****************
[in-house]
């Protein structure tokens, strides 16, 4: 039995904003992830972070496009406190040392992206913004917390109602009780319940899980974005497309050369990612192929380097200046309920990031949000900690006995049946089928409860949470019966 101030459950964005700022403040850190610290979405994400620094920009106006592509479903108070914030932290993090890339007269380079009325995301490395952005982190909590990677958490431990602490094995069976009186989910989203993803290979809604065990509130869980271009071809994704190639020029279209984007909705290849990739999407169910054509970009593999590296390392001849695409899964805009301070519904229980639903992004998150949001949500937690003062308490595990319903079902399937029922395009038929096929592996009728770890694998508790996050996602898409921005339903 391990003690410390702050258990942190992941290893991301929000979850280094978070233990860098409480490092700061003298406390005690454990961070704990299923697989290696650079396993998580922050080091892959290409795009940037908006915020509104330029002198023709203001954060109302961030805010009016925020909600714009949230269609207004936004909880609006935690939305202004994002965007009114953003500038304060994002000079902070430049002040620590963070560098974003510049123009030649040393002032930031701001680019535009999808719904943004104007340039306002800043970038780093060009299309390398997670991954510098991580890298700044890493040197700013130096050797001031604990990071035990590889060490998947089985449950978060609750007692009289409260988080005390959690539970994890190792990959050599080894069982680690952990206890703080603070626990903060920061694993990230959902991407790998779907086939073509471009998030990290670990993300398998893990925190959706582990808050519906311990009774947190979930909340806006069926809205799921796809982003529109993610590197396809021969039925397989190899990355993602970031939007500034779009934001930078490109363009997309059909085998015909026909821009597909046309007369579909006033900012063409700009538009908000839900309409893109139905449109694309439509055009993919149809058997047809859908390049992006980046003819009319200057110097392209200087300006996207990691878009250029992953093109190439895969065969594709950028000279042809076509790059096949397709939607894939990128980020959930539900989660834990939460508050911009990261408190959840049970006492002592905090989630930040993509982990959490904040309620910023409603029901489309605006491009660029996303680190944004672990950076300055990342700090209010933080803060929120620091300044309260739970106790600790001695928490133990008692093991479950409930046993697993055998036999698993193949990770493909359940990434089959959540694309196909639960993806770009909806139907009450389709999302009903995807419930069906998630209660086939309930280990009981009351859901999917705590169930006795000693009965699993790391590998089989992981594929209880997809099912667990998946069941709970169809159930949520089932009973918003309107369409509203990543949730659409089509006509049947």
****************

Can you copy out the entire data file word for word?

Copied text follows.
[in-house]
């Protein structure tokens, strides 16, 4: 039995904003992830972070496009406190040392992206913004917390109602009780319940899980974005497309050369990612192929380097200046309920990031949000900690006995049946089928409860949470019966 101030459950964005700022403040850190610290979405994400620094920009106006592509479903108070914030932290993090890339007269380079009325995301490395952005982190909590990677958490431990602490094995069976009186989910989203993803290979809604065990509130869980271009071809994704190639020029279209984007909705290849990739999407169910054509970009593999590296390392001849695409899964805009301070519904229980639903992004998150949001949500937690003062308490595990319903079902399937029922395009038929096929592996009728770890694998508790996050996602898409921005339903 391990003690410390702050258990942190992941290893991301929000979850280094978070233990860098409480490092700061003298406390005690454990961070704990299923697989290696650079396993998580922050080091892959290409795009940037908006915020509104330029002198023709203001954060109302961030805010009016925020909600714009949230269609207004936004909880609006935690939305202004994002965007009114953003500038304060994002000079902070430049002040620590963070560098974003510049123009030649040393002032930031701001680019535009999808719904943004104007340039306002800043970038780093060009299309390398997670991954510098991580890298700044890493040197700013130096050797001031604990990071035990590889060490998947089985449950978060609750007692009289409260988080005390959690539970994890190792990959050599080894069982680690952990206890703080603070626990903060920061694993990230959902991407790998779907086939073509471009998030990290670990993300398998893990925190959706582990808050519906311990009774947190979930909340806006069926809205799921796809982003529109993610590197396809021969039925397989190899990355993602970031939007500034779009934001930078490109363009997309059909085998015909026909821009597909046309007369579909006033900012063409700009538009908000839900309409893109139905449109694309439509055009993919149809058997047809859908390049992006980046003819009319200057110097392209200087300006996207990691878009250029992953093109190439895969065969594709950028000279042809076509790059096949397709939607894939990128980020959930539900989660834990939460508050911009990261408190959840049970006492002592905090989630930040993509982990959490904040309620910023409603029901489309605006491009660029996303680190944004672990950076300055990342700090209010933080803060929120620091300044309260739970106790600790001695928490133990008692093991479950409930046993697993055998036999698993193949990770493909359940990434089959959540694309196909639960993806770009909806139907009450389709999302009903995807419930069906998630209660086939309930280990009981009351859901999917705590169930006795000693009965699993790391590998089989992981594929209880997809099912667990998946069941709970169809159930949520089932009973918003309107369409509203990543949730659409089509006509049947």